All pupils in the pre-primary, primary and secondary cycles will be provided with equal opportunities to achieve scientific literacy. The teaching of science shall be with the use of interactive pedagogy.
The science curriculum provides access to equal opportunities and responds to the all-round development needs of the learner, leading to lifelong learning that will promote environmental integrity and sustainability.
For children, learning of science will focus on learning about its nature, organization and processes. Some science process skills are:
Observing: Observing is a fundamental process skill and is important to the development of the other science process skills. During observation, learners will use the senses (sight, hear, touch, taste, smell) to capture information in the immediate environment. Alternately, learners can capture data using instruments (sensors). Learners can resort to analogue and digital devices coupled with ICT to capture information. Learners will need help in order to make good observations and they will need to be prompted in order to make elaborate observations.
Measuring: This involves learners to express the amount of an object in qualitative terms or comparing it to an established standard, such as measuring the length of an object involves comparing the length against the standard metre. Learners should be able to use appropriate instruments including ICT devices to make direct measurements of length, volume, time, temperature.
Classifying: This involves grouping or categorizing items according to predefined characteristics or hierarchical relationships. Learners will learn to identify attributes of an object and soon they will sort these objects according to those attributes. Learners will learn to label different categories and will enjoy generating names for the categories.
Inferring: Based on acquired knowledge from observation, measurement and classification, learners will formulate possible explanations to science processes.
Communication: Communication is a very important process skill as learners have to communicate to share their observations and findings. Communication has to be clear and understandable. One way in doing so is to use referents, such as the colour is sky blue. Learners will have to communicate either verbally, in written or by drawing pictures. Learners will also resort to ICT to communicate their findings.
The competencies will be related to:
- Sound Mind and body
- Responsible and creative individual
- Wholesome relationship
- Willingness to share and collaborate with others
- Reading, writing and counting
- Knowledge of life skills (nutrition, physical education) – development of sound body and health
- Knowledge of scientific principles
§Understanding and practicing of values of a good citizen
- Respect self and others
- Know strengths and limitations
- Accept and respect cultural diversity
- Demonstrate and practice good manners, self discipline, personal hygiene
The science curriculum is based on the following principles:
§Science is accessible to all pupils
§Learning science is an active process that pupils acquire by 'doing science', i.e. primary science is experiential
§Development of science process skills is only possible when pupils are engaged in both hands on and minds on activities.
- Earth and Environment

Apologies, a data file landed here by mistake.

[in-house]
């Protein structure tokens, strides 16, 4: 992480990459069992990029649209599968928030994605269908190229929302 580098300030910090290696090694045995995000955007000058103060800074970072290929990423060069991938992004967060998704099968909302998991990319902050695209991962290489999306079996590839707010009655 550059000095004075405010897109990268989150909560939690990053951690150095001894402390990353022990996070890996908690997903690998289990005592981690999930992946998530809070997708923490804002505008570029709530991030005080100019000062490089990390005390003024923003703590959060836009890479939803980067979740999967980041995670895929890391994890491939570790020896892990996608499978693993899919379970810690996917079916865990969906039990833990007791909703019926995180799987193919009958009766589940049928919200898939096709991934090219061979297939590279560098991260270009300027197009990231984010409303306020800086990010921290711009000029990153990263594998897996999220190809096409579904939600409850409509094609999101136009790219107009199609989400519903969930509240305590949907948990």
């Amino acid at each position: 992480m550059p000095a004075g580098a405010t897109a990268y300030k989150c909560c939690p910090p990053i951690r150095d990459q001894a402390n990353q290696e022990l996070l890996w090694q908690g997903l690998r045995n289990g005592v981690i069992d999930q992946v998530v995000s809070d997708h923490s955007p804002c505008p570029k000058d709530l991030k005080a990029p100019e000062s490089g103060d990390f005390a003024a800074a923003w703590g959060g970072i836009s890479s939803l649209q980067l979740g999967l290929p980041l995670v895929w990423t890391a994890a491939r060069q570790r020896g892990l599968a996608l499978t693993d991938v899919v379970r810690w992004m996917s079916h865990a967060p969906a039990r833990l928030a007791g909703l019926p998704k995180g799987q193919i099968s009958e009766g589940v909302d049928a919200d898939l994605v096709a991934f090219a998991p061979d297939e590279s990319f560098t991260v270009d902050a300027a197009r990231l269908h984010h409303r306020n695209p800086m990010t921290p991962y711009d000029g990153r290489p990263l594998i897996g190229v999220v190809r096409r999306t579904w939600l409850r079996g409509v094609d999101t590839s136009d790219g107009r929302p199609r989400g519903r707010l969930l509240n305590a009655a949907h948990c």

- Air and Water
- Materials and Changes
- Energy and Conservation
- Animals and Plants
- Human body, Food and Health
A comprehensive science curriculum can be built on the foundations elaborated below. For pupils with special needs, these will be adapted to provide inclusive access to all learners.
1.Learners will acquire a core set of competencies in the knowledge, psychomotor skills, attitudes and values domains that are pre-requisite to basic education. These competencies will be defined, learned and assessed and will serve as a mechanism of assessment for success.
2.Learners will be guided to construct purposeful knowledge regardless of their backgrounds and experience.
3.Learners are individual who develop at different rates and they will develop skills and competencies at their own rate.
4.Learners will be provided with opportunities to explore materials, engage in activities and interact with peers and adults to construct their own understanding of the world around them. There will, therefore, be a balance of child-initiated and teacher-initiated activities to maximize learning.
5.Learners will communicate their findings verbally, in written or with diagrams. The use of a variety of technology tools including ICT will be encouraged.
6.Learners will use language, visuals and group work to acquire and communicate scientific information.
7.Schools and parents will work collaboratively and in partnership to ensure that learners are provided with optimal learning experiences. Safe low-cost investigations will help to de-load school science.
8.Learners will develop good habits of feeding, energy conservation, sleep and leisure and physical activities.
Born and raised in the paradise Island of Mauritius.
Did his primary schooling at Jean Lebrun Government School
Was at John Kennedy College from 1999 to 2003.
Finished Secondary Schooling at Royal College Port Louis in 2005.
Graduated from the University of Mauritius in 2010 with a Bsc Honours in Mathematics.
Currently working at ICCPL; Islamic Cultural College Plaine Verte.
The vision is to democratise access to quality education to each and everyone. We need to become lifelong learner so that we could face any adversity that life throws at us. Haste is Waste, so take your time, be consistent, work throughout the year to enjoy your exams.
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